which is a linear first order differential equation that you can solve using an integrating factor.

dextercioby
Homework Helper
I'd say it's better if you simply separate variables and integrate instead of calculating the integrating factor.

Daniel.

Keep in mind that e^x is never zero, so you can divide it out of your equation in w to get

$$(1+x)w' + 3w = 0$$,

which is a linear first order differential equation that you can solve using an integrating factor.
I'd say it's better if you simply separate variables and integrate instead of calculating the integrating factor.
May I thank you both. Although I do not understand completely why you can simply divide through by ex because it is never zero, I can appreciate what is being said and, unfortunately for now, learn that bit parrot fashion.

After this division, I could see where the seperable equation was with more ease.

Cheers again

The Bob (2004 )

HallsofIvy
Homework Helper
Whilst I am on a role, I have another question before tomorrow.

Given that y = ex is one solution of the differential equation

(1 + x)y'' - (1 - 2x)y' + (x - 2)y = 0​

find the general solution.
One serious problem you have with this is that ex is NOT a solution to that equation!

Apparently, from what you have below the equation is actually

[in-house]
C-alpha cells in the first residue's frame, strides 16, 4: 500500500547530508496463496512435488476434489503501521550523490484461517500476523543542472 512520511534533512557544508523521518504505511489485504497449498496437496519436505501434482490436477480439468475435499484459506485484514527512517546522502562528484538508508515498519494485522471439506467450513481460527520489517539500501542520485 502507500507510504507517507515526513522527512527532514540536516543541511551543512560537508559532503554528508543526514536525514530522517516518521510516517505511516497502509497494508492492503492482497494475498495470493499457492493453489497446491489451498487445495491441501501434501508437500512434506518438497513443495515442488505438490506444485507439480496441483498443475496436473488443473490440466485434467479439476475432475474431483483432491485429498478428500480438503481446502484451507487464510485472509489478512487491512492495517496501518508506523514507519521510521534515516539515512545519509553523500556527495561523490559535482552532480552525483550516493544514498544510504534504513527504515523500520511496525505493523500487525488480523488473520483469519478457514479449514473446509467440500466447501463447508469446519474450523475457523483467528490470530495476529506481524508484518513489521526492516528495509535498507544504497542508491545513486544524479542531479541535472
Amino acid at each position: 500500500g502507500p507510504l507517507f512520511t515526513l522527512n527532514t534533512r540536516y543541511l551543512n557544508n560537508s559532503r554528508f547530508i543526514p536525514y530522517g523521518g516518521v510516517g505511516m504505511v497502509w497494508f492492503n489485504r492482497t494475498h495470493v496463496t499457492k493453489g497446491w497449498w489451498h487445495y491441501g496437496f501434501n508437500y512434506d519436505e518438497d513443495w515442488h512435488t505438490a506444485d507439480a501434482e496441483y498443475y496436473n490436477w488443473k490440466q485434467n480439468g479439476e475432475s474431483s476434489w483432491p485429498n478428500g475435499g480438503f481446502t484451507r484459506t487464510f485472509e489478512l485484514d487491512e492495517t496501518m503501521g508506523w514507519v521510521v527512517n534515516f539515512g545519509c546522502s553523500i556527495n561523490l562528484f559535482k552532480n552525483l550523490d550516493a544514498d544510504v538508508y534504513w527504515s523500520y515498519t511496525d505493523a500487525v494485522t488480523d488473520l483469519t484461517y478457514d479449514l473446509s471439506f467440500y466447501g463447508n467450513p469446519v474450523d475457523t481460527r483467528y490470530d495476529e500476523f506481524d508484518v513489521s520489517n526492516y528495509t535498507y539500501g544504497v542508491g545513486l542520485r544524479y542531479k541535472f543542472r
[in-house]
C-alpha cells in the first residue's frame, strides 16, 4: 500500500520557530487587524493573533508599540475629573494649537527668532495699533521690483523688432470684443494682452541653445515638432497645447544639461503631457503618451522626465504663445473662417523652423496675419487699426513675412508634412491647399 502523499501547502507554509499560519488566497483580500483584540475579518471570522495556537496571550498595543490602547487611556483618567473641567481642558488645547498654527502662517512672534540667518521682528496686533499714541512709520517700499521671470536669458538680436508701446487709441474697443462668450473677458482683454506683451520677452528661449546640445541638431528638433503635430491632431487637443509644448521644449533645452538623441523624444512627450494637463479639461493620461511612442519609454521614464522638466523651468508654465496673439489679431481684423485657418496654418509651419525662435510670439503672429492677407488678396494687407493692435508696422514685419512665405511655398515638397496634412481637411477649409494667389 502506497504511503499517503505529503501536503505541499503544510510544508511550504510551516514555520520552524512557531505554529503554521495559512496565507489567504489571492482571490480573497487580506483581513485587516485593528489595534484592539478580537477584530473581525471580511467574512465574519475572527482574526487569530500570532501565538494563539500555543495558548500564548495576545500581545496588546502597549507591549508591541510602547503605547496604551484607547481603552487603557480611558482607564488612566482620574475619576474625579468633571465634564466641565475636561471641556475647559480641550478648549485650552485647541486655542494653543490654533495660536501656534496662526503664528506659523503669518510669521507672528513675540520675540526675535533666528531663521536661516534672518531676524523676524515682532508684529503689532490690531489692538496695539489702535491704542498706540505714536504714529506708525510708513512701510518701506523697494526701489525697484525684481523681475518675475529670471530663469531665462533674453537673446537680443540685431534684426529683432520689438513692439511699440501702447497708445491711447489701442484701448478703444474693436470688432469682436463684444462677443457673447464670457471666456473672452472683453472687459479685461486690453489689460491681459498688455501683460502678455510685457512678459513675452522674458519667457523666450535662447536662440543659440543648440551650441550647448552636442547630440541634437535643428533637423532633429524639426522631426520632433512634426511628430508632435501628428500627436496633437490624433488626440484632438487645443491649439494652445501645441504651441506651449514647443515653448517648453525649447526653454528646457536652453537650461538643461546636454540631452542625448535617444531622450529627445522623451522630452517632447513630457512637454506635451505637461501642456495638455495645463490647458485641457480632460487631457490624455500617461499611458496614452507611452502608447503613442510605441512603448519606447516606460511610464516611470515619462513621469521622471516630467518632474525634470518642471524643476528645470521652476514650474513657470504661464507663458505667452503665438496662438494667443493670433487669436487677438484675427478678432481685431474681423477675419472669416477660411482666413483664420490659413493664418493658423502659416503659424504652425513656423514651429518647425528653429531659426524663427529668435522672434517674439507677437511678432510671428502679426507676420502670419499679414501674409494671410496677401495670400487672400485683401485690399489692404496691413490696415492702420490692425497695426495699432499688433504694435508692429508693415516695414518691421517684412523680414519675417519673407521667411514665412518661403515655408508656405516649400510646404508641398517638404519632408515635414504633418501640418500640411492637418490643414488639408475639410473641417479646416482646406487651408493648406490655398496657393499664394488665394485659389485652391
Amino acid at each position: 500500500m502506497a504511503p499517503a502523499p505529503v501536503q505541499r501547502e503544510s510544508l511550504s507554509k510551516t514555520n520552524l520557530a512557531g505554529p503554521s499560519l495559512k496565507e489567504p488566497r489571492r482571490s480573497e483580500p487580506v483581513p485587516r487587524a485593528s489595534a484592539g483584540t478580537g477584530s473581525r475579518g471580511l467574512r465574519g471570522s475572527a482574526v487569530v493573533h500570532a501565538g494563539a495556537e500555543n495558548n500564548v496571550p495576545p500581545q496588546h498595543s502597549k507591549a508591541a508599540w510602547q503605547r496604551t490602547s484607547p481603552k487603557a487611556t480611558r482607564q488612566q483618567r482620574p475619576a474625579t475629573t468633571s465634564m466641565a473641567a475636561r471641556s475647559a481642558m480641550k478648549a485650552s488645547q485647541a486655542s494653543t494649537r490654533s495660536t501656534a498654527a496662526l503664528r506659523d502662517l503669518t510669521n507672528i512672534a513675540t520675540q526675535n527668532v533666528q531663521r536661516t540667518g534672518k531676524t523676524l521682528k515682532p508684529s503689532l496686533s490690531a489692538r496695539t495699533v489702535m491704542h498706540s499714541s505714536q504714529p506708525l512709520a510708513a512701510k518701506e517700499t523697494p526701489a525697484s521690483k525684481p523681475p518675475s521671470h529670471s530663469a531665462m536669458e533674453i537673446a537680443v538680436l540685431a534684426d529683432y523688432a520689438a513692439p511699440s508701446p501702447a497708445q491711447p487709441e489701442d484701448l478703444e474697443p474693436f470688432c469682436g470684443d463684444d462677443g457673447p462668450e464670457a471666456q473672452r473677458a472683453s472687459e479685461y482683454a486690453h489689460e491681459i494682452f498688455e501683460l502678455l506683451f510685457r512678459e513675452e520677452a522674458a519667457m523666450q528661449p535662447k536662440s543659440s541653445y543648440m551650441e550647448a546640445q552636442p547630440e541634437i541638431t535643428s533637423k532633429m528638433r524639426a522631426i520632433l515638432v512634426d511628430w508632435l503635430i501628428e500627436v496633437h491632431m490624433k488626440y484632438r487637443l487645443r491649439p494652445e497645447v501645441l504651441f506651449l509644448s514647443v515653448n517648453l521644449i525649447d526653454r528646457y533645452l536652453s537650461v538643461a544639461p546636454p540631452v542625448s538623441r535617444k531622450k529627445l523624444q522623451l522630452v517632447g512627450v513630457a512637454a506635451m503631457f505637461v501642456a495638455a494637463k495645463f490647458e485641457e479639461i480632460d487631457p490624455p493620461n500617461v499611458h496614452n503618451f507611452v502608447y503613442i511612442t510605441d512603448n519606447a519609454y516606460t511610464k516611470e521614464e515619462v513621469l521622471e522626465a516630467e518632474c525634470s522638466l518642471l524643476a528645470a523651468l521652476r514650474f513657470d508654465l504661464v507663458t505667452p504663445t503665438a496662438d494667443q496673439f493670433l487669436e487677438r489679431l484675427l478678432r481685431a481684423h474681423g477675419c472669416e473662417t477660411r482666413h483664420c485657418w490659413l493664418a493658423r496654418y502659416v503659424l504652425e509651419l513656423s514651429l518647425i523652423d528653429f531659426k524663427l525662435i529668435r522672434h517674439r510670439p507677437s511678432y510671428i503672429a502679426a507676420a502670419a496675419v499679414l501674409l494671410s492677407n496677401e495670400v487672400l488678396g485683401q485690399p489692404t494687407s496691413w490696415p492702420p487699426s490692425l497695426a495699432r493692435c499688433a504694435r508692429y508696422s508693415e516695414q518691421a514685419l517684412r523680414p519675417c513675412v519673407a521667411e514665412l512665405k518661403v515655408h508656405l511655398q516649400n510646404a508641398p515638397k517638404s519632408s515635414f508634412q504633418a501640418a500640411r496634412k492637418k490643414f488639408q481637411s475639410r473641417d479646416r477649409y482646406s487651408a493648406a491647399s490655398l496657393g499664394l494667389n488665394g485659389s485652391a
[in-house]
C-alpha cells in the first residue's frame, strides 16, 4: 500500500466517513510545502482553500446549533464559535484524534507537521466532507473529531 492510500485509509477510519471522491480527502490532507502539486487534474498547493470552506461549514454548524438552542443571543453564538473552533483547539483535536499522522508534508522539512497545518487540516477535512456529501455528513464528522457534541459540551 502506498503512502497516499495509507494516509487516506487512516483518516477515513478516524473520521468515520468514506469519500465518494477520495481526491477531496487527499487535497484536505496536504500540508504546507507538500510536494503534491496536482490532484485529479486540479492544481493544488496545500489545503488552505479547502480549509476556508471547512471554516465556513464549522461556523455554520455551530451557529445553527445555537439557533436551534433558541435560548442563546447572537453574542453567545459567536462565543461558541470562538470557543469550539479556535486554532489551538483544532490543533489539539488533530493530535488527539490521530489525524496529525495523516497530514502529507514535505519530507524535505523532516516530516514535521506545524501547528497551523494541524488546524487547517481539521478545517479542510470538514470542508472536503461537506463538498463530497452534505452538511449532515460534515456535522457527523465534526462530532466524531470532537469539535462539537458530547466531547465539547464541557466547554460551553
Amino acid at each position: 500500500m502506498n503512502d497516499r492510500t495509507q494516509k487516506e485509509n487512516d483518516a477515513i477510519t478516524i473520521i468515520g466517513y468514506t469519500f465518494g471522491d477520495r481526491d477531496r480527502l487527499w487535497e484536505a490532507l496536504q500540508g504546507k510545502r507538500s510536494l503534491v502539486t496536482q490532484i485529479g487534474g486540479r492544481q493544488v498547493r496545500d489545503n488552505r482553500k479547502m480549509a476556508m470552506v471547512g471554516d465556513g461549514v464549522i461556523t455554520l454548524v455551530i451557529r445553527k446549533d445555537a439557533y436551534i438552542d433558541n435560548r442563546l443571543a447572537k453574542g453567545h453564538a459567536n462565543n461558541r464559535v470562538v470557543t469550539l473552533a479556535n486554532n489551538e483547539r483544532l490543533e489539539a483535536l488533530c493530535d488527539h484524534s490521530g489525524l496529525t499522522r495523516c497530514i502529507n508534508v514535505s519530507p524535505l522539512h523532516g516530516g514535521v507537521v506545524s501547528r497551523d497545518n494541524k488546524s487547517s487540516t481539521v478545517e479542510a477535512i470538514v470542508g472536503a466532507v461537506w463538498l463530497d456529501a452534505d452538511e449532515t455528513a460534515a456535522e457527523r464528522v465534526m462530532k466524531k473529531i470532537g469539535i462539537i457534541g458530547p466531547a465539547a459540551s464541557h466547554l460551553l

(1+ x)y"+ (1- 2x)y'+ (x-2)y= 0.

Mute
Homework Helper
May I thank you both. Although I do not understand completely why you can simply divide through by ex because it is never zero, I can appreciate what is being said and, unfortunately for now, learn that bit parrot fashion.
What if instead of e^x you had had $(2+2x)w' + 6w = 0$ or $(117 + 117x)w' + 351w = 0$? In each case you would multiply both sides of the equation by 1/2 and 1/117, respectively, to get rid of the common factor in each term. The same goes for e^x: You're multiplying both sides of the equation by 1/e^x = e^(-x) to remove those terms from your equation. Equivalently, you could just factor it out, like you do with the $x^n$ in your first problem, to get $e^x((1+x)w' + 3w) = 0$ and note that for this equation to hold for all x, you need $(1+x)w' + 3w = 0$.